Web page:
Obama picks Regina Benjamin as U.S. surgeon general

WASHINGTON (Reuters) - President Barack Obama nominated an Alabama country doctor who has three times resurrected her clinic in a fishing village after disasters to be U.S. surgeon general on Monday and help him advocate for healthcare reform.

President Barack Obama shakes hand with Alabama doctor Regina Benjamin after announcing she will be the new Surgeon General while in the Rose Garden of the White House, July 13, 2009. REUTERS/Larry Downing

Dr. Regina Benjamin promised to advocate for Obama’s healthcare agenda as “America’s doctor” if she gets the job as chief public spokesperson on health issues, saying her own family and patients have been victims of the failing U.S. system.

“Through floods and fire and severe want, Regina Benjamin has refused to give up. Her patients have refused to give up,” Obama said in a White House Rose Garden announcement.

U.S. surgeons general in the past have issued influential reports on topics including smoking, AIDS and mental health.

Benjamin said she not only wanted to serve in the traditional role of surgeon general, encouraging healthy habits, but press to make medical care more easily available.

“My hope, if confirmed as surgeon general, is to be America’s doctor, America’s family physician,” she said.

“As we work toward a solution to this healthcare crisis, I promise to communicate directly with the American people to help guide them through whatever changes may come with healthcare reform,” she added.

“I want to ensure that no one, no one falls through the cracks as we improve our healthcare system.”

Benjamin won a MacArthur Foundation “genius” grant in 2008 for founding and nurturing the Bayou La Batre Rural Health Clinic to serve a Gulf Coast fishing community in 1990. It was devastated by Hurricanes Georges in 1998 and Katrina in 2005, and a third time by fire.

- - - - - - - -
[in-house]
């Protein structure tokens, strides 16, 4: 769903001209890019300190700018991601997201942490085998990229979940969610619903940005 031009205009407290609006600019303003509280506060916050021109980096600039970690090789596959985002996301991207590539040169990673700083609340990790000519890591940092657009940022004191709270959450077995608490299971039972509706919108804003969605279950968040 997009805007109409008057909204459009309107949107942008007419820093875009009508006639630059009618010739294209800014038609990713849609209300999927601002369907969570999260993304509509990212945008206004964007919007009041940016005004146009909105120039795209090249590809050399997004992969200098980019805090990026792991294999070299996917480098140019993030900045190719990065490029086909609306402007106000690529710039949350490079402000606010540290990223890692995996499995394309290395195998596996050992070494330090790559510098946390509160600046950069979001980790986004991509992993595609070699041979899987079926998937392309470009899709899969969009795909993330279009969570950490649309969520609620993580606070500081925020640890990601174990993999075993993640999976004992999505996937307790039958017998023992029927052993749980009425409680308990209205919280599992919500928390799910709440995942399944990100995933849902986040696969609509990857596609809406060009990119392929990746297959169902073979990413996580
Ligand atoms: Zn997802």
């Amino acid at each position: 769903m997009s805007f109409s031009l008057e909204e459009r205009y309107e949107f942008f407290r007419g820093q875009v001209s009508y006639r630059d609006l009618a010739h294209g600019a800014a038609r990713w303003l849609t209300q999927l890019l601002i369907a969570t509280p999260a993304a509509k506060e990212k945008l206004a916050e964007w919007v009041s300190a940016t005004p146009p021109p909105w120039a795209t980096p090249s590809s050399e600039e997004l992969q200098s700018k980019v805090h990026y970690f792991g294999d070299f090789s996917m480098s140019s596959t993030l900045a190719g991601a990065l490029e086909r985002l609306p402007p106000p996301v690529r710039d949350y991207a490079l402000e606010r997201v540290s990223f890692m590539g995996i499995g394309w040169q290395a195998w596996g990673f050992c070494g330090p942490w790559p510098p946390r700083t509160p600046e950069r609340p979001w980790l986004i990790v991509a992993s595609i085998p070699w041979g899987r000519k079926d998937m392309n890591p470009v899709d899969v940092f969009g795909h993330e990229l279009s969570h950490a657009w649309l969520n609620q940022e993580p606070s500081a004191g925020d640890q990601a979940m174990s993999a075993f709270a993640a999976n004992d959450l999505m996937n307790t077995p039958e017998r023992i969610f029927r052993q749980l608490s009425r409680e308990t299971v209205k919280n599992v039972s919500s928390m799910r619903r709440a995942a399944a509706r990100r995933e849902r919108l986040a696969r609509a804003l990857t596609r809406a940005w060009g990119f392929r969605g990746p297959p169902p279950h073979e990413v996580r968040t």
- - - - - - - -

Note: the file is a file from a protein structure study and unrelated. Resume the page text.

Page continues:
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Obama used the Rose Garden news conference to step up pressure on Congress, seemingly bogged down in battles over the $1 trillion, 10-year cost of healthcare reform.

“We don’t have to deal with hurricanes, we don’t have to deal with floods and we don’t have to deal with fires. All we have to do is pass a bill,” he said.


Obama praised Benjamin for passing on personal profit to care for her patients.

“When Hurricane Katrina destroyed (her clinic) again and left most of her town homeless, she mortgaged her house and maxed out her credit cards to rebuild that clinic for a second time,” Obama said.

As surgeon general, Benjamin will lead the 6,000-member uniformed public Health Services Commissioned Corps, public health specialists and doctors who work for the federal government and include many experts at the U.S. Centers for Disease Control and Prevention.

Benjamin, born in 1956, is a protegee of two prominent black health officials: Dr. Louis Sullivan, a former Health and Human Services secretary who founded the Morehouse School of Medicine in Atlanta to educate black doctors, and former surgeon general Dr. David Satcher.

She attended Morehouse, got her medical degree from the University of Alabama at Birmingham and has an MBA from Tulane University in New Orleans.

Her family is an example of why healthcare reform is vital, Benjamin said. “My father died with diabetes and hypertension. My older brother and only sibling died at age 44 of HIV-related illness,” she said.

“My mother died of lung cancer because as a young girl she wanted to smoke, just like her twin brother could,” she added.

“While I cannot change my family’s past, I can be a voice in the movement to improve our nation’s healthcare and our nation’s health for the future.”

Editing by Doina Chiacu